Agriculture and the Economic diversification Narrative in Nigeria

Nature favors Nigeria with rich soils, good temperature and evenly distributed rainfall for the ease of Agricultural production right from the very beginning. She is less prone to extreme natural disasters that could threaten lands, crops and livestock except for recent trends including and not limited to desertification, erratic rainfall all caused by climate change.

The journey of Nigeria can be said to be founded on the solid rock of food production, this is because Agriculture has been a major source of livelihood and a major occupation serving 75% of the entire population. The first Nigerians produced all kinds of crops including Food and Cash crops, and by the trade by barter system, they traded their cash crops across the Atlantic region.

As time went on there was a need for advancements from the pre-colonial and the colonial era and in the post-colonial era, policies were formulated to promote export-led national revenue generation with crops like Groundnut, cocoa and oil palm leading the pack.

Some of the Agricultural policies and programmes designed to boost food production includes the Accelerated Food Production Programme which was initiated in 1974; followed by World Bank-assisted Agricultural Development Projects (ADP) in the mid-1970s; alongside River Basin Development Authority Schemes, Operation Feed the Nation (OFN) facilitated by General Obasanjo in 1976 and the Green Revolution in 1980.
Agriculture around this time was very instrumental to the nation’s GDP contributing around 65% to the GDP which went to an all-time low of 25% upon oil boom. It is however safe to say that Nigeria has always been on the frontline of Agricultural development but since the oil boom, this breakthrough has fizzled and the country is trying so hard to scramble its way to the top to no avail.

However, Agriculture in Nigeria accounts for around one – third of the country’s GDP and Nigeria’s major crops include palm oil, peanut oil, rubber, and cotton. These products are exported and are also sold domestically. Other agricultural products include sorghum, millet, maize (corn), yams and cassava. All of these are formerly used as subsistence foods by farmers but are now widely sold for cash.

It is no longer news that Nigeria is not a major exporter of cocoa, groundnuts (peanuts), rubber, and palm oil. The Cocoa production is stagnant at 180,000 tons (approx.) annually which used to be 300,000 tons (approx.) some 25 years ago. There has been a huge decline in groundnut and palm oil production even in poultry production, it has reduced from 40 million birds annually to about 18 million even the land tenure system of Nigeria does not encourage the long-term investment in technology or modern production methods.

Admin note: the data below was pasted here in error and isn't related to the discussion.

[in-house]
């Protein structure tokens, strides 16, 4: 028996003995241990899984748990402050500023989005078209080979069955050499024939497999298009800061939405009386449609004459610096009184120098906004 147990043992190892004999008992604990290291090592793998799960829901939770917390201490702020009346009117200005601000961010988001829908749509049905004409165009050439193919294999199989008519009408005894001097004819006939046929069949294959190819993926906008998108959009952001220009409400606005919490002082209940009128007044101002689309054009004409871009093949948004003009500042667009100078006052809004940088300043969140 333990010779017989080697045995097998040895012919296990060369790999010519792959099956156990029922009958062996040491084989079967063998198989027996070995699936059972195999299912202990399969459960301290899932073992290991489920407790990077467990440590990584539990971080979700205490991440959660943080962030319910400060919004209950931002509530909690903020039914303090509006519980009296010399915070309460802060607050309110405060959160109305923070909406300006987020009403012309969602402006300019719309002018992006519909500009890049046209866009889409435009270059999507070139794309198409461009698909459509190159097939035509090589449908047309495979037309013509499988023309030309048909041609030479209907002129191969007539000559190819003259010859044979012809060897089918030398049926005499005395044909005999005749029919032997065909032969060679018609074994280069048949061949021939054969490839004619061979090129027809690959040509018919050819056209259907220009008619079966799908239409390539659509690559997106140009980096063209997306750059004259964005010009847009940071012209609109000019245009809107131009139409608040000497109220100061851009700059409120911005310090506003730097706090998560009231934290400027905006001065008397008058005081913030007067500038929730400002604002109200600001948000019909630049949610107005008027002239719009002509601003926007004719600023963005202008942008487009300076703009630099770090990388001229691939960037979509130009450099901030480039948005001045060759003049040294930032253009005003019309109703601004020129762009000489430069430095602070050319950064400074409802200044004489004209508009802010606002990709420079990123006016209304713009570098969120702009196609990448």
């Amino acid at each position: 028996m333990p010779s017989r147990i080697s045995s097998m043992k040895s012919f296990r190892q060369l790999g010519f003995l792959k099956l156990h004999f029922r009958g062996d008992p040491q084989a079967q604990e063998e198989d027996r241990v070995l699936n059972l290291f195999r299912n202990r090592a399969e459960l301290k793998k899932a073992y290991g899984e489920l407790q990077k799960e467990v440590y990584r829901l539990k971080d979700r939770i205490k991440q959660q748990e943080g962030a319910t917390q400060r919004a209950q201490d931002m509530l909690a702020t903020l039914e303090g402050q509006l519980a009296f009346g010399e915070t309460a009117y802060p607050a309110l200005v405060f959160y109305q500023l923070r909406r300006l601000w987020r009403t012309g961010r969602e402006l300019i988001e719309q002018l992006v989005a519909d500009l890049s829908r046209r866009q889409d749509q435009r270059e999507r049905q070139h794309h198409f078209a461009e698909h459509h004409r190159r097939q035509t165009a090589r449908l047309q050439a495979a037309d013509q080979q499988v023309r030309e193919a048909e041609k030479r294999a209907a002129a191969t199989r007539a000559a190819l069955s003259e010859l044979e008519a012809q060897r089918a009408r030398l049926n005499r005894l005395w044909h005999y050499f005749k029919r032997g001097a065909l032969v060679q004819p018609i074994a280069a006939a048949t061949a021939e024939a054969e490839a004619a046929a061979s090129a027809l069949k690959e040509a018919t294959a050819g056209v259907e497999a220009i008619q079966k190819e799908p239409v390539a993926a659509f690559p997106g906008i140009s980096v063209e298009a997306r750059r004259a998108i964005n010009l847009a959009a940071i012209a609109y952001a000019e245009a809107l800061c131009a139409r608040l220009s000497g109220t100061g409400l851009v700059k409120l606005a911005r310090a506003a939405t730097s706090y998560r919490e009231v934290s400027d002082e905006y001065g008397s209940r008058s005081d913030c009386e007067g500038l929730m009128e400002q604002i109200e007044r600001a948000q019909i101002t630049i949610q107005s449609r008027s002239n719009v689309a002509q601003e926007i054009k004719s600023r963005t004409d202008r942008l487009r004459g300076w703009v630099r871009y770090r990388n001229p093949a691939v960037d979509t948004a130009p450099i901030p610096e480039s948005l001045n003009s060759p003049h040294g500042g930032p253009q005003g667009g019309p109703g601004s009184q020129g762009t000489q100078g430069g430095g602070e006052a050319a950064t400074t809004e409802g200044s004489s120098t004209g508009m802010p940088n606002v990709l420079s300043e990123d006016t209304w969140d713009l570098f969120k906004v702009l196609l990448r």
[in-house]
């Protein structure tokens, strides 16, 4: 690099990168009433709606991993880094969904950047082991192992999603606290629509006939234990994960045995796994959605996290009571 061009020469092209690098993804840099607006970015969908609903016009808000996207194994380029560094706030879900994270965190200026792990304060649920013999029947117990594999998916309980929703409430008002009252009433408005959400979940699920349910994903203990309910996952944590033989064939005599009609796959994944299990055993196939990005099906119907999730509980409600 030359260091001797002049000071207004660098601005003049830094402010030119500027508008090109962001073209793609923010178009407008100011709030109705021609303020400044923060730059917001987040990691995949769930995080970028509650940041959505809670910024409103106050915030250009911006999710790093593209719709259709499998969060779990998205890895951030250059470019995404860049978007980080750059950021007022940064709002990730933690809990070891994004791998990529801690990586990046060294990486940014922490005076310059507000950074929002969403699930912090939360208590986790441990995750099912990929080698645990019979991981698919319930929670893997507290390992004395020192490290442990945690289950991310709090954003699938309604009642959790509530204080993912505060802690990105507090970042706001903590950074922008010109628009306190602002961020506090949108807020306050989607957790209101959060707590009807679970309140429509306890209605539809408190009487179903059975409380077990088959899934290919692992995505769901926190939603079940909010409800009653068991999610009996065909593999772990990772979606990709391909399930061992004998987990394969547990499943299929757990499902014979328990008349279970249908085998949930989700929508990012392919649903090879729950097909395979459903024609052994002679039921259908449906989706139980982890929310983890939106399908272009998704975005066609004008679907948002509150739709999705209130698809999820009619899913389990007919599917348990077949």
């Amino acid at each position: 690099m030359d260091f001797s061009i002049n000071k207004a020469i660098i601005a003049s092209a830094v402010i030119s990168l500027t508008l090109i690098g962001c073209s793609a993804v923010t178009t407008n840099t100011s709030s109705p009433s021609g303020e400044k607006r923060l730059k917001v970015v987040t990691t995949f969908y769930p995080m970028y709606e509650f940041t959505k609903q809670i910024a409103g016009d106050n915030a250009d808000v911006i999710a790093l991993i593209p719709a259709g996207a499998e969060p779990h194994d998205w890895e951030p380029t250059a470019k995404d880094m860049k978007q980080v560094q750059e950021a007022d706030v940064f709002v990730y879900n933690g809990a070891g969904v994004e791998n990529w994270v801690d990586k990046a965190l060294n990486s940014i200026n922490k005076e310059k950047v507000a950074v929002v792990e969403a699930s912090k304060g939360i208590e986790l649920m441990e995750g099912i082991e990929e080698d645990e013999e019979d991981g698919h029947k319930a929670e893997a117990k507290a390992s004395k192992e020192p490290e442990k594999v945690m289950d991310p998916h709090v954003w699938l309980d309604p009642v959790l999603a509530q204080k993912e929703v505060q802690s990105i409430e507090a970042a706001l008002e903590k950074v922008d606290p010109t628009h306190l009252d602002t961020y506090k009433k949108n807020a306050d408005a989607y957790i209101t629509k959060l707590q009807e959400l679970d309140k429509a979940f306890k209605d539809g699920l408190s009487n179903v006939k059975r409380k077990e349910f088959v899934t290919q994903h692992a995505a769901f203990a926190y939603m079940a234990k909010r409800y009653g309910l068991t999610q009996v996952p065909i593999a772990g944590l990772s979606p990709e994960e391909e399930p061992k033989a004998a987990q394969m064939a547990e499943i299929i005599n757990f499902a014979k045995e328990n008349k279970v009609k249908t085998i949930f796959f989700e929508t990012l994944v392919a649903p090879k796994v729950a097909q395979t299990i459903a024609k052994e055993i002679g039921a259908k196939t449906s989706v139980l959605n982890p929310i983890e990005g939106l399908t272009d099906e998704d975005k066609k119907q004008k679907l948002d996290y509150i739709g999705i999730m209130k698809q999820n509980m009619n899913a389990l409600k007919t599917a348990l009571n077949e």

Fast forward to now, it is evident that the Nigerian economy is largely a petroleum based economy and this hasn’t always been the case. Nigeria has aced cash crop production globally including Cassava, Palm Oil, and Groundnut production as the largest producer and majority of our export earnings in previous years has come from these products. It is very saddening to realize that the economy of Nigeria shows overdependence on the capital-intensive oil sector, which provides the 28% of GDP, 95% of foreign exchange earnings and about 65% of government revenues.

The agricultural sector which was previously the most productive sector of the economy is now largely subsistent and against the edge of being a large net exporter of food, it now imports most of its food products.

Very recently, the oil windfalls that insulated Nigeria’s lopsided economic arrangement fell and the negative effects were largely felt across the board, this was due to the rather sharp decline in crude oil prices since the last quarter of 2014.

This can only be explained by the poor and delusional leaders who took over the realms and drifted from the foundation of Nigeria’s creation and due to the rather greedy nature of these leaders, they wittingly led us to a mono-product petroleum based economy and thus the conversation moved from sustaining a multifaceted economy to diversifying the current economy because our current economic model is too vulnerable and unsustainable, and it has done nothing but lead us to a deep recession in the second quarter of 2016. The economy which has contracted massively due to declining oil prices, sabotage of oil export terminals in the Niger Delta negatively impacting on government revenue and export earnings.

Concomitantly, foreign exchange reserves fell by 8.83% from US$28.3 billion in December 2015 to US$25.8 billion in December 2016. The negative outcome that this has further led us into since the economic recession is the massive rise in unemployment, poverty and inflation. Inflation rose from 9.5% in 2015 to 18.5% by the first quarter of 2017.

If the information on Nigeria’s growth rate is anything to go by, Nigeria’s population will reach 399 million by 2050, and obviously, demands for job will increase, a rather sad reality of the mono product economy.

Oil is the reason we ever had a reason to think diversification but it is better late than never that we had a rethink on our economic framework and foster the diversification process of our petroleum based economy to a multifaceted economy with Agriculture leading the pack towards building a food secure Nigeria.

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